NGOs call on Banks not to Fund Large Dam and Smelter Project in Iceland
If built, the Kárahnjúkar project will consist of nine dams, three reservoirs, a series of tunnels and river diversions, and a 690 megawatt power plant. It is only the first in a series of large new dam projects in Iceland·s highlands that are supposed to power new aluminum smelters. ·Kárahnjúkar will destroy unique environmental treasures on Iceland·s Eastern Highlands - the second largest remaining wilderness area in Western Europe·, says Arni Finnsson of the Iceland Nature Conservation Association (INCA).
Alcoa is closing smelters in other parts of the world and is moving to Iceland as part of a cost-saving strategy. The company is interested in tapping Iceland·s cheap electricity, and will not have to pay for the CO2 emissions of its new smelter because Iceland has an exception under the Kyoto protocol. ·It is unacceptable to sacrifice a large, pristine wilderness area for producing cheaper aluminum·, says Peter Bosshard of International Rivers Network (IRN). ·In its 2001 Vision Statement, Alcoa aspires to become ·the best company in the world·. Developing the Kárahnjúkar project would clearly be at odds with such a claim.·
Iceland·s National Power Company intends to raise funds for the Kárahnjúkar project from the European Investment Bank (EIB), the Nordic Investment Bank (NIB) and private banks. INCA, IRN, the CEE Bankwatch Network, Friends of the Earth International and WWF·s International Arctic Programme have today called on the EIB, the NIB and all banks that have funded the National Power Company in the past not to provide any funds for the Kárahnjúkar project. The NGO appeal was endorsed by 120 organizations from 47 countries.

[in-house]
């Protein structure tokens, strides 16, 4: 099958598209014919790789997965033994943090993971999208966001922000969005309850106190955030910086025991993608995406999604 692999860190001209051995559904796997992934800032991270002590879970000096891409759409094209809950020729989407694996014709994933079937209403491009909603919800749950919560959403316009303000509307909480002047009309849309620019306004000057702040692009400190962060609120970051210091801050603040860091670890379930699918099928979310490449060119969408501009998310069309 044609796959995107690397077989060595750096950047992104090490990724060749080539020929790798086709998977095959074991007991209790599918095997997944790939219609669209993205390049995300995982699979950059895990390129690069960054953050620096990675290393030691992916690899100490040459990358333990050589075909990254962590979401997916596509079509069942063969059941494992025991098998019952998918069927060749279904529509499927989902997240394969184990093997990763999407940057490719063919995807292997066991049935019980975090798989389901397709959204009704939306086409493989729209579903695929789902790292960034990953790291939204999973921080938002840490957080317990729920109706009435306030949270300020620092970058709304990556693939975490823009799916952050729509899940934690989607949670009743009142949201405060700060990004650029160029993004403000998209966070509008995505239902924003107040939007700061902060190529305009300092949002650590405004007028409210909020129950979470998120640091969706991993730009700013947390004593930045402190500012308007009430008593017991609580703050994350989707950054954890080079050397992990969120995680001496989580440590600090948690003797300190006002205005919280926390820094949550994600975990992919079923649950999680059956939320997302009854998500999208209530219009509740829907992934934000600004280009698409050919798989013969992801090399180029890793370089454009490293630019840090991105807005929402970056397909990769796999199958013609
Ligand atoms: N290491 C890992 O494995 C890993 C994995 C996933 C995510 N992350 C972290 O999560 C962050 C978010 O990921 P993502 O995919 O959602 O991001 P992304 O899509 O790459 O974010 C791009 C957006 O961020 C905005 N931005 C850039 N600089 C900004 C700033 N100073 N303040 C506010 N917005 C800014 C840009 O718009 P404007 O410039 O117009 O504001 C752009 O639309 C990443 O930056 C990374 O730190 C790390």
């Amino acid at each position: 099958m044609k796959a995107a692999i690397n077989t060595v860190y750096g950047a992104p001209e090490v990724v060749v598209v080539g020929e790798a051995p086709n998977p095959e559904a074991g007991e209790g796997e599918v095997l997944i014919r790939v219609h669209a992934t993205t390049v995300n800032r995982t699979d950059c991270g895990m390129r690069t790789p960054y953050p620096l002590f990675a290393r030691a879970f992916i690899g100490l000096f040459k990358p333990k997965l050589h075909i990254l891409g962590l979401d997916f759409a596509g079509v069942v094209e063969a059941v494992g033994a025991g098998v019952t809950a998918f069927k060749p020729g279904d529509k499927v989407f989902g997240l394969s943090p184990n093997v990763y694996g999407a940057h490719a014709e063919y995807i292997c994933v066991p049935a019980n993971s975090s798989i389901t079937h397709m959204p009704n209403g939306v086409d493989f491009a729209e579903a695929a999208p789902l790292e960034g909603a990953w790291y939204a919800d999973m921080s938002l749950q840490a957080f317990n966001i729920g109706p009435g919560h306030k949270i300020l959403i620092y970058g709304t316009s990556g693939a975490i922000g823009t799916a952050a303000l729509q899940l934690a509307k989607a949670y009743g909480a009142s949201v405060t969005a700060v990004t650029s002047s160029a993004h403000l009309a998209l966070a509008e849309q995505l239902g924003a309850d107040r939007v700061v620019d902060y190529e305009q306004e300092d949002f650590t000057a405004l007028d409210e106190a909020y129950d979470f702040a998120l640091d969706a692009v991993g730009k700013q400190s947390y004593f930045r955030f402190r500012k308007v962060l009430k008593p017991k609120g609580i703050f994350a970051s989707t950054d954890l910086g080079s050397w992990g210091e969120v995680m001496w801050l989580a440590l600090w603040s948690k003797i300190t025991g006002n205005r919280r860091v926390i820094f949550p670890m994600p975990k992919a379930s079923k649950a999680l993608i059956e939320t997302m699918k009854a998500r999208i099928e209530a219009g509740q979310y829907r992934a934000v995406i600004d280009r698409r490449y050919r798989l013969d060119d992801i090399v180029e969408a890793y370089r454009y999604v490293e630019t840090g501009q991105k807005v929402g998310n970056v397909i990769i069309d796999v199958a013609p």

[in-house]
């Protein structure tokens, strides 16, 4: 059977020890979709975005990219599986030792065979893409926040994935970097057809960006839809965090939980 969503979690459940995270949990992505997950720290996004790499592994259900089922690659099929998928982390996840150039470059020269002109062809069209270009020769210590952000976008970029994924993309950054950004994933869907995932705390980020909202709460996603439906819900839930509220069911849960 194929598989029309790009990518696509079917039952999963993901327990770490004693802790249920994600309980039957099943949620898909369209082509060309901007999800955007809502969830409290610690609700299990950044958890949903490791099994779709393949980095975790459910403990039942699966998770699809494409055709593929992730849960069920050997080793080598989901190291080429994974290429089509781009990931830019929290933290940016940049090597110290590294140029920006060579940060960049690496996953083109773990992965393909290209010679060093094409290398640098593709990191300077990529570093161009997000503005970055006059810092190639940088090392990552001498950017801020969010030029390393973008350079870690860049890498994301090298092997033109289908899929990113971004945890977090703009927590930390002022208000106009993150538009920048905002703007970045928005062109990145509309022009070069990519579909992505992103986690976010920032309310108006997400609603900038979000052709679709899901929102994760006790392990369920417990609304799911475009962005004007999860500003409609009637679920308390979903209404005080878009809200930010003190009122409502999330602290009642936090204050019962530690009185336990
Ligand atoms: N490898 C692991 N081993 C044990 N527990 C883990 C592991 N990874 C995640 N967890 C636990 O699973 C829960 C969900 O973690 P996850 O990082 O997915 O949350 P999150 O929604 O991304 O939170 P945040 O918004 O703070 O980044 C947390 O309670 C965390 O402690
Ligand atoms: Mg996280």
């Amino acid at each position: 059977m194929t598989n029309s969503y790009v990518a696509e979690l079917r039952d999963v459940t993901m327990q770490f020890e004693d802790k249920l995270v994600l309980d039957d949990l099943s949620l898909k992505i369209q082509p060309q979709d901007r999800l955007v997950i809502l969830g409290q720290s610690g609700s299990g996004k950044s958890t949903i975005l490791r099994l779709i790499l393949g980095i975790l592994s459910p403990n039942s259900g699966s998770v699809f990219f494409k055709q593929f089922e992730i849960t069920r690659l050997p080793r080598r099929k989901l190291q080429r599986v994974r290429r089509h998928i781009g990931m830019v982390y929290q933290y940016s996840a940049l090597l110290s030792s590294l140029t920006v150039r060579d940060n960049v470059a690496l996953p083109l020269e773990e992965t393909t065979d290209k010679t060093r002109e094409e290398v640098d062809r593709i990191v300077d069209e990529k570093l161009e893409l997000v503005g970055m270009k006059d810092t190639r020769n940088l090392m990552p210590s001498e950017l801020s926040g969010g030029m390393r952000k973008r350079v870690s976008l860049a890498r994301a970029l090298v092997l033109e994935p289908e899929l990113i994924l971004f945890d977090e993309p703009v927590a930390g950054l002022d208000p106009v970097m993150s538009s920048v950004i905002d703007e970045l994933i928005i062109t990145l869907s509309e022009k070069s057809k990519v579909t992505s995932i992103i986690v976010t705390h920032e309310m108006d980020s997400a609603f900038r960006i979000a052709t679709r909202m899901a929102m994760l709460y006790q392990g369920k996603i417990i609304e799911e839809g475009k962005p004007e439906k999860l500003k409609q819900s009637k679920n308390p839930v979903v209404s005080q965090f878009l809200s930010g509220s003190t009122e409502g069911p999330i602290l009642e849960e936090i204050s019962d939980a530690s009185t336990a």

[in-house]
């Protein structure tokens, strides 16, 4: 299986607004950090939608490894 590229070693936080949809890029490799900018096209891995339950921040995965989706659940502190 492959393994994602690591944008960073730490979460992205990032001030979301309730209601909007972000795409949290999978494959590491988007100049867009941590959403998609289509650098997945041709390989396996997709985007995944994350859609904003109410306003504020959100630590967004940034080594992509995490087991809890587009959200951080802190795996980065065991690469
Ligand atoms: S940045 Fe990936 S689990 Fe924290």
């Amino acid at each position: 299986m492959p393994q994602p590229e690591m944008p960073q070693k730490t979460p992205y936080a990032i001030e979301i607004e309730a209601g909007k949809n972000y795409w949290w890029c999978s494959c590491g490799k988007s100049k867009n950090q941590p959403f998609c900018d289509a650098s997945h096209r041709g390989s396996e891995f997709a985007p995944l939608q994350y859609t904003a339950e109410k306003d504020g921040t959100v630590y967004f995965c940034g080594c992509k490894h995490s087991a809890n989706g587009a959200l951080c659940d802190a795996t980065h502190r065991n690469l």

·Financial institutions such as the EIB that claim to be environmentally sensitive should not give a penny to this disastrous project·, says Magda Stoczkiewicz of the CEE Bankwatch Network, who monitors the European Investment Bank with Friends of the Earth/International. ·NGOs will continue to follow the Kárahnjúkar project, and will hold any financial institution that puts money into it accountable for irreparable environmental damage.· Samantha Smith of WWF's International Arctic Programme, said: "We hope that the Kárahnjúkar proposal is the last time we see such an environmentally irresponsible power development plan see the light of day. What Iceland needs are plans to protect its environment - not destroy it."
Background on the Kárahnjúkar project:
If built, the Kárahnjúkar project will have massive environmental impacts on Iceland·s fragile Eastern Highlands wilderness area. It will irreparably damage a rare oasis of highland vegetation, and will destroy or severely impact sensitive habitats for the pinkfooted goose and other rare birds, salmonids, seals, and reindeer. The project·s Environmental Impact Assessment was rejected by Iceland·s National Planning Agency, a decision that was later overruled by the Minister for Environment.
The economic benefits of the Kárahnjúkar project for Iceland are questionable. The National Power Company·s assumptions regarding cost and time overruns and aluminum price trends are optimistic. A thorough economic evaluation commissioned by INCA estimates that (under its slightly different previous parameters) Kárahnjúkar will entail annual losses for Iceland of $36 million.
The Kárahnjúkar project is a highly politicized undertaking, and a divisive issue within Iceland. Three Icelandic citizens and INCA sued the Minister for Environment for overturning the negative decision on the project·s Environmental Impact Assessment. Iceland·s Courts of Law will consider this case in early April. In addition, INCA and an Icelandic citizen filed complaints with the EFTA Surveillance Authority regarding an infringement of the European Economic Area Agreement, asserting that the Icelandic Government unduly subsidizes electricity and aluminum production through a variety of measures.
The Kárahnjúkar dam and a 40 kilometers headrace tunnel from the reservoir to the powerhouse will be built by Impregilo of Italy. Six international consortia recently pre-qualified to submit bids for the electro-mechanical contracts of the project.